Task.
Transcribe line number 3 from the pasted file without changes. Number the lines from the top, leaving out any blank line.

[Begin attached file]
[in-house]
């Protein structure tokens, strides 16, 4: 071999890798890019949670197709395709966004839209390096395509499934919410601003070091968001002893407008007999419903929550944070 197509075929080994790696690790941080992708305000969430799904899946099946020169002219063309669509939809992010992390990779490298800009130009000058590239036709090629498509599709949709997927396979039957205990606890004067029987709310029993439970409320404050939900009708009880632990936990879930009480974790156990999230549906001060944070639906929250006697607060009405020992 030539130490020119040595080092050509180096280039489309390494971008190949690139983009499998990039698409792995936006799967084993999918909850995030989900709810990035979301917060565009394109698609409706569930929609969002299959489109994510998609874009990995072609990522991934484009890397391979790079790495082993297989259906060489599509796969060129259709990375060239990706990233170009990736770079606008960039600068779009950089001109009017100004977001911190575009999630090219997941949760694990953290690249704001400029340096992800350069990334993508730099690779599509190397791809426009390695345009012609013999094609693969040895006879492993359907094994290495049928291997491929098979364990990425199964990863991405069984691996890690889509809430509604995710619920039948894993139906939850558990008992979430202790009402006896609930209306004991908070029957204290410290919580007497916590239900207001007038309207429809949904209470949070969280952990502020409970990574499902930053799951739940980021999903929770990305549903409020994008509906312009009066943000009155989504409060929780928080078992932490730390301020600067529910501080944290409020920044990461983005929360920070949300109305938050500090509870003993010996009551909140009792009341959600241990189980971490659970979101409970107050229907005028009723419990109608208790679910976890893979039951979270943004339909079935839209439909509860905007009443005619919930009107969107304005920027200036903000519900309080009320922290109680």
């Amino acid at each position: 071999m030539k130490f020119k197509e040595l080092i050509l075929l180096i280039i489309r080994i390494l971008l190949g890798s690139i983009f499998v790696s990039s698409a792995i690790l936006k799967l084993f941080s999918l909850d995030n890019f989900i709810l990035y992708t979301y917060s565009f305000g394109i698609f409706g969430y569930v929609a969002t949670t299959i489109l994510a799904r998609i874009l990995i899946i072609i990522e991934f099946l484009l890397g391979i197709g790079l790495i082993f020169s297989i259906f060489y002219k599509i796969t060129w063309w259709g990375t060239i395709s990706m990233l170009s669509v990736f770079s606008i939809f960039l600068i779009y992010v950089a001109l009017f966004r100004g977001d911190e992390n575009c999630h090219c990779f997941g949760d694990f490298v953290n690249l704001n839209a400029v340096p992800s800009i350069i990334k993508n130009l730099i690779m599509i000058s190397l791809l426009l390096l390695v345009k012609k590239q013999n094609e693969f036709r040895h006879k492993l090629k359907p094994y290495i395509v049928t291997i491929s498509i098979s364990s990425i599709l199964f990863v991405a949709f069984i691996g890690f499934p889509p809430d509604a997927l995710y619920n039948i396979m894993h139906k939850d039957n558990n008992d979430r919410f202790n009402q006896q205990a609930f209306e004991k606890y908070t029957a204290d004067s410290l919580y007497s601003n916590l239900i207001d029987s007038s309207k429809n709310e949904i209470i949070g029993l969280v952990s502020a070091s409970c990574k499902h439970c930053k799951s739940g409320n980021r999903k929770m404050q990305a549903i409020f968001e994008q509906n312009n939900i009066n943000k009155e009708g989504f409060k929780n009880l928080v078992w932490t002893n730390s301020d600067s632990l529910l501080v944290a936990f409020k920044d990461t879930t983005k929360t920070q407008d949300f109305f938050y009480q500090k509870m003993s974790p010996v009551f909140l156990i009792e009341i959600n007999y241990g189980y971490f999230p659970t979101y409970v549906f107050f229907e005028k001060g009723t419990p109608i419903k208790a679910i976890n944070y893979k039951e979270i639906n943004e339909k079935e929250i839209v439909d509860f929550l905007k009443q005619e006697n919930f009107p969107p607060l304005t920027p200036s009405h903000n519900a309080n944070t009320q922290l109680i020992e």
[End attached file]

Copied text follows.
């Amino acid at each position: 071999m030539k130490f020119k197509e040595l080092i050509l075929l180096i280039i489309r080994i390494l971008l190949g890798s690139i983009f499998v790696s990039s698409a792995i690790l936006k799967l084993f941080s999918l909850d995030n890019f989900i709810l990035y992708t979301y917060s565009f305000g394109i698609f409706g969430y569930v929609a969002t949670t299959i489109l994510a799904r998609i874009l990995i899946i072609i990522e991934f099946l484009l890397g391979i197709g790079l790495i082993f020169s297989i259906f060489y002219k599509i796969t060129w063309w259709g990375t060239i395709s990706m990233l170009s669509v990736f770079s606008i939809f960039l600068i779009y992010v950089a001109l009017f966004r100004g977001d911190e992390n575009c999630h090219c990779f997941g949760d694990f490298v953290n690249l704001n839209a400029v340096p992800s800009i350069i990334k993508n130009l730099i690779m599509i000058s190397l791809l426009l390096l390695v345009k012609k590239q013999n094609e693969f036709r040895h006879k492993l090629k359907p094994y290495i395509v049928t291997i491929s498509i098979s364990s990425i599709l199964f990863v991405a949709f069984i691996g890690f499934p889509p809430d509604a997927l995710y619920n039948i396979m894993h139906k939850d039957n558990n008992d979430r919410f202790n009402q006896q205990a609930f209306e004991k606890y908070t029957a204290d004067s410290l919580y007497s601003n916590l239900i207001d029987s007038s309207k429809n709310e949904i209470i949070g029993l969280v952990s502020a070091s409970c990574k499902h439970c930053k799951s739940g409320n980021r999903k929770m404050q990305a549903i409020f968001e994008q509906n312009n939900i009066n943000k009155e009708g989504f409060k929780n009880l928080v078992w932490t002893n730390s301020d600067s632990l529910l501080v944290a936990f409020k920044d990461t879930t983005k929360t920070q407008d949300f109305f938050y009480q500090k509870m003993s974790p010996v009551f909140l156990i009792e009341i959600n007999y241990g189980y971490f999230p659970t979101y409970v549906f107050f229907e005028k001060g009723t419990p109608i419903k208790a679910i976890n944070y893979k039951e979270i639906n943004e339909k079935e929250i839209v439909d509860f929550l905007k009443q005619e006697n919930f009107p969107p607060l304005t920027p200036s009405h903000n519900a309080n944070t009320q922290l109680i020992e």